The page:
The exhibition match between New York Cosmos and Santos was sold out six weeks before the match; some 650 reporters were at the venue to cover the game being held at the Giants Stadium, NY while people in 38 nations were glued to their TV sets. On October 1, 1977 everyone was witnessing history in the making as the greatest soccer player ever graced the ground for the last time. This was the last match played by Edson Arantes Do Nascimento whom everyone knows as Pelé.
Born on October 23, 1940 to a minor league Brazilian soccer player, Pelé started his journey of becoming a soccer legend by playing with makeshift ball — sometimes it would be a stack of socks — around the slum of Tres Coracos, Brazil. Being from a very poor family, soccer became the only way of entertainment for Pelé who used to shine shoes for pennies.
The genius in him couldn’t stay hidden for long as he was discovered by Brazil’s former soccer star Waldemar de Brito at a youth tournament. Pelé, 11 was playing with his ‘shoeless team’ of street children became the top goal scorer of the tournament. Brito not only trained him but also introduced him to professional soccer. When he took Pelé to Brazilian giant Santos, he announced to the directors of professional team, “This boy will be the greatest soccer player in the world.”
And the youngest player (16) to start in the Brazilian first division proved his mentor right by earning the title of league top scorer of the season.
After attaining much popularity at home, Pelé shone in the international soccer world in the 1958 World Cup in Sweden. The teenager stunned the world by scoring six goals, including two in the final match that gave Brazil its first World Cup victory. Thus a legend was born at the age of 17.
Pelé went on to play three more World Cups out of which Brazil won two —1962 and 1970. In the 1966 World Cup some rather brutal tackles from Bulgarian and Portuguese defenders forced him to leave the finals injured and in tears.
He came back with vengeance in the 1970 World Cup. At the finals, Pelé, 29 scored the glorious goal that ensured Brazil’s permanent possession of the Jules Rimet Trophy. It was also Brazil’s 100th World Cup goal and also the one that holds special place in Pelé’s heart. While talking about the goal he once said, “I have a special feeling for that goal because I scored it with my head. My father once scored five goals in a game, all with his head. That was one record I was never able to break.”
Pelé remained in Santos for 20 years and led the club to two World Club championships. Many rich European clubs offered huge amount of fees to sign him but the government of Brazil declared him an official national treasure to stop him from being transferred out of the country.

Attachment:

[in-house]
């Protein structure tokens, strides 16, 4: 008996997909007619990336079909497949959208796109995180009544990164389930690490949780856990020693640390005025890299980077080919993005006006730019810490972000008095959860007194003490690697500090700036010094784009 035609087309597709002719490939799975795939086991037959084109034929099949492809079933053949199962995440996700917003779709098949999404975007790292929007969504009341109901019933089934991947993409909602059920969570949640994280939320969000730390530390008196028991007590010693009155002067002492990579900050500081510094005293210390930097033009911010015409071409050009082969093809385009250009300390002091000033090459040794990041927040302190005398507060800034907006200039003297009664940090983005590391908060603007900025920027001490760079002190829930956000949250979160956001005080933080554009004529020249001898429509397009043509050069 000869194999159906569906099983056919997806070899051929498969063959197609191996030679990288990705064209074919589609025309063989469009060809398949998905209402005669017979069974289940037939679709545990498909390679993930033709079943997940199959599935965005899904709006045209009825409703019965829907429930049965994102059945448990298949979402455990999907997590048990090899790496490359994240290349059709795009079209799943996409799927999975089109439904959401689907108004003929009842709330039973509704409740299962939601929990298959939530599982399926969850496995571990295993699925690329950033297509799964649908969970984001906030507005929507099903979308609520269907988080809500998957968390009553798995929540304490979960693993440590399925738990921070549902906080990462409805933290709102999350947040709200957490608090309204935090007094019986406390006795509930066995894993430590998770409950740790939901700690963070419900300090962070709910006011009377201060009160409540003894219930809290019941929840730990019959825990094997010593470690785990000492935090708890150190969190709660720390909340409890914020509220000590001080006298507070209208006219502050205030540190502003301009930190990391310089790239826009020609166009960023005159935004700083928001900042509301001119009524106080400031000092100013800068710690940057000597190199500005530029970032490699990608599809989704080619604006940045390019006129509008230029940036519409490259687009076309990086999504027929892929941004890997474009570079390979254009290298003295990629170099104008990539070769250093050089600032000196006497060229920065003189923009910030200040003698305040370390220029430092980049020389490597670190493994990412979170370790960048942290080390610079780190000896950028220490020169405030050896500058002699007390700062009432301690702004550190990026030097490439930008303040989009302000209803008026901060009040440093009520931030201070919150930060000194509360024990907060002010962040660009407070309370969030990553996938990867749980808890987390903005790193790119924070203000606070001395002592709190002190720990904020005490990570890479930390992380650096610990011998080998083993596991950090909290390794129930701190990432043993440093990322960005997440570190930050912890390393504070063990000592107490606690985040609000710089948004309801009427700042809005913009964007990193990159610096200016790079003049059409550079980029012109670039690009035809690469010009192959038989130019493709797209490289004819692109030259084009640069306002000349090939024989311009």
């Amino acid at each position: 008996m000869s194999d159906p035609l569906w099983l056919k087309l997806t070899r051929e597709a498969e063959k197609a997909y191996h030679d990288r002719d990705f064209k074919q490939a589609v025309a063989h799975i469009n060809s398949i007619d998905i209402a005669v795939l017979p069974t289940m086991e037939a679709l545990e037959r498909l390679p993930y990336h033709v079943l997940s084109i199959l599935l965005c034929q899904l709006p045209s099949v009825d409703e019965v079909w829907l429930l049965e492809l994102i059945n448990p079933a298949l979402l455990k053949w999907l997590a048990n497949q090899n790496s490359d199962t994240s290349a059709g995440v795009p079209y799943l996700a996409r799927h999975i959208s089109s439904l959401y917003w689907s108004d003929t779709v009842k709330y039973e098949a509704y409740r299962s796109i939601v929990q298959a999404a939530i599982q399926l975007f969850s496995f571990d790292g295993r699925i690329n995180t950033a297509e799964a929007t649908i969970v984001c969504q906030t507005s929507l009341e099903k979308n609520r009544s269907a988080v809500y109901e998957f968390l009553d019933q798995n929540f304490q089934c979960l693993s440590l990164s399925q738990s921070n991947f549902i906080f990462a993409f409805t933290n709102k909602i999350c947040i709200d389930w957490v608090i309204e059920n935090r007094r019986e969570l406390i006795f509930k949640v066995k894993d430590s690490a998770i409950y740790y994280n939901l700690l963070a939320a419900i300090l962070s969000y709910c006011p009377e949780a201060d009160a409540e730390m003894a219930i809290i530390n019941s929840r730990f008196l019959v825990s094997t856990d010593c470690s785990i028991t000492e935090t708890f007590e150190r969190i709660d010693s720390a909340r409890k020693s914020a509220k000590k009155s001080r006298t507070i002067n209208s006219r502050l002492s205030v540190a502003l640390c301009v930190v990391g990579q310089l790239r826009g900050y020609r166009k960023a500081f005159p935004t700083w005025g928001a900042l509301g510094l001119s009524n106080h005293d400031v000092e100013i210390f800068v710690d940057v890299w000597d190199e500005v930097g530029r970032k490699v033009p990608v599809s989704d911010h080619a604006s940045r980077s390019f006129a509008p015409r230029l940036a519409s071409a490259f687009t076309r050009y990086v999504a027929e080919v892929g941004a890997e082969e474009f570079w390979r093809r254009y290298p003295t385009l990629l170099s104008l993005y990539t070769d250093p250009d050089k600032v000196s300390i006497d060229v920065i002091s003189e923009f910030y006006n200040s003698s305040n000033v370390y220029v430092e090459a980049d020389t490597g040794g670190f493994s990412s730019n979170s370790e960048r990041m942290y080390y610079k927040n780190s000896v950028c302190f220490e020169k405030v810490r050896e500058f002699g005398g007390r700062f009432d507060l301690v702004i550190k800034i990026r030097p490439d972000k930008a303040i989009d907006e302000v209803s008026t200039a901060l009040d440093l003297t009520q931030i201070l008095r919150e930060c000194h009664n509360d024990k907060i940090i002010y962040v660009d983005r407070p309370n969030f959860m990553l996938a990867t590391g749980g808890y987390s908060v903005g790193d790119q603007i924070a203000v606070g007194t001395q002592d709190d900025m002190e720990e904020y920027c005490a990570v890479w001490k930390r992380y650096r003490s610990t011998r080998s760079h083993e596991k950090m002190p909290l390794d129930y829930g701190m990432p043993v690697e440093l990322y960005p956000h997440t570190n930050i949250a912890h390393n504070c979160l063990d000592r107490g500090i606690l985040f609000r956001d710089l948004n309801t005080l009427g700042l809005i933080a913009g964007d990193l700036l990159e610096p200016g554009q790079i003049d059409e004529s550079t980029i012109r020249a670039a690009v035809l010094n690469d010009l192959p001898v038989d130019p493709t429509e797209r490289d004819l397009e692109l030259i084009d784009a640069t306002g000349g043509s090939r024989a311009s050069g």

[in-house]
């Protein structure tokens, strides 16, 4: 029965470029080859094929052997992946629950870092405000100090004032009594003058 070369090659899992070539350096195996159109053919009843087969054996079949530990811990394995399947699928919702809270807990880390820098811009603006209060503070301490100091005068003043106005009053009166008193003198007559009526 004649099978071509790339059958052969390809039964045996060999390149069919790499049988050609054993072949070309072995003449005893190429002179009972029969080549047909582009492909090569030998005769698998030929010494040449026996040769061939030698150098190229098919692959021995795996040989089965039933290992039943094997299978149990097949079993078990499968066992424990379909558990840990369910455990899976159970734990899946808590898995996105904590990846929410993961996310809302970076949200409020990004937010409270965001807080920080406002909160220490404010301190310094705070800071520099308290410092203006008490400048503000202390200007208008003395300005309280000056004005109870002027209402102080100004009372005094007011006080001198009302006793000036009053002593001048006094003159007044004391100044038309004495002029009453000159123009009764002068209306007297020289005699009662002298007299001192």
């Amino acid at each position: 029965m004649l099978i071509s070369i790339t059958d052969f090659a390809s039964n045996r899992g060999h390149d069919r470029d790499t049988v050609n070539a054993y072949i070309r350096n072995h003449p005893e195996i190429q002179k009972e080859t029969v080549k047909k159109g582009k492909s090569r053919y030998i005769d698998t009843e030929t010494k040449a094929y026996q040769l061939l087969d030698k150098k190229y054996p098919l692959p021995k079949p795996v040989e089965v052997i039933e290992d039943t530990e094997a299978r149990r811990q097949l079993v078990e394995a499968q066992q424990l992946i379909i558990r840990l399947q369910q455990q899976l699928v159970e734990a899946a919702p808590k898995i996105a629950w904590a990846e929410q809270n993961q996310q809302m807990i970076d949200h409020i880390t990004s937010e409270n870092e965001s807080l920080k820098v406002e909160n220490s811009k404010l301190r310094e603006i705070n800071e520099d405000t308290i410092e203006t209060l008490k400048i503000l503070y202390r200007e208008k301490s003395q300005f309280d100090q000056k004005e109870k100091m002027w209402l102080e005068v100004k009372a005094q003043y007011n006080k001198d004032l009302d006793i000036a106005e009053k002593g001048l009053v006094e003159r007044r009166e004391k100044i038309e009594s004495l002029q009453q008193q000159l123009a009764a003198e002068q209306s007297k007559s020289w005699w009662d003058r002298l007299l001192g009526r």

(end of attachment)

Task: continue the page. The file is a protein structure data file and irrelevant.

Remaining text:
He retired from international competition game in 1974 but a year later joined North American Soccer League for the New York Cosmos for just over two seasons. His reported $ 7 million contract for three years with the club made him the highest paid soccer player of North American Soccer League.
He said he came out of retirement to “make soccer truly popular in the US”, and not for money. A year later New York was at the top of their division, and in 1977 the Cosmos won the league championship.
Pelé retired after the victory but continued to be active in sports circles, becoming a commentator and promoter of soccer in the US.
In addition to his great accomplishments in soccer, he published several best-selling autobiographies, starred in several documentary and semi-documentary films, and composed numerous musical pieces, including the entire sound track for the film Pelé (1977). He was the 1978 recipient of the International Peace Award, and in 1980 he was named athlete of the century. In 2001, FIFA named him — along with Diego Maradona — as the men’s players of the century. He has also done extensive work for children’s causes through UNICEF.
A true athlete in every sense Pelé was blessed with speed, great balance, tremendous vision and the ability to control the ball superbly and shoot powerfully and accurately with either foot or with head. He could dribble effortlessly around tough defenders. He could have played in any position on the field but he chose to wear the number 10 jersey as an inside-left forward.

et cetera

• He is considered by FIFA as the most prolific scorer in soccer history, with 1281 goals in 1,363 matches in all competitions. His best season was 1958, he scored 139 times.
• He is the only player to have won three FIFA World Cup titles — 1958, 1962, 1970.
• He scored 12 goals in different World Cup matches, being beaten only by Ronaldo.
• He also holds the world record for hat tricks (92) and the number of goals scored on the international level (97).
• He is one of the few players to score in two different World Cup finals, others are Paul Breitner, Vava and Zinedine Zidane.
• Pelé, whose nickname does not mean anything, was also known as Perola Negra (Black Pearl).
• In the late 1960’s, when his team, Santos, went to Nigeria to play friendly matches, the ongoing civil war stopped for the duration of his visit.
• In the 60s, he was nicknamed ‘O Rei’ (The King), and in the 70s 95 persons out of 100 knew his name.
• He had a video game named after him in the 1980s called ‘Pelé’s Soccer’.
• Mixed martial arts legend Jose Landi-Jons was nicknamed Pelé after him. He never missed a Pelé soccer game and remembers every field action of his hero.
• He was named after Thomas A Edison and originally named ‘Dico’ by his family.
• His jersey number, 10, has since been worn by many of soccer’s top stars such as Ronaldinho Gaúcho, Zinedine Zidane and Diego Armando Maradona.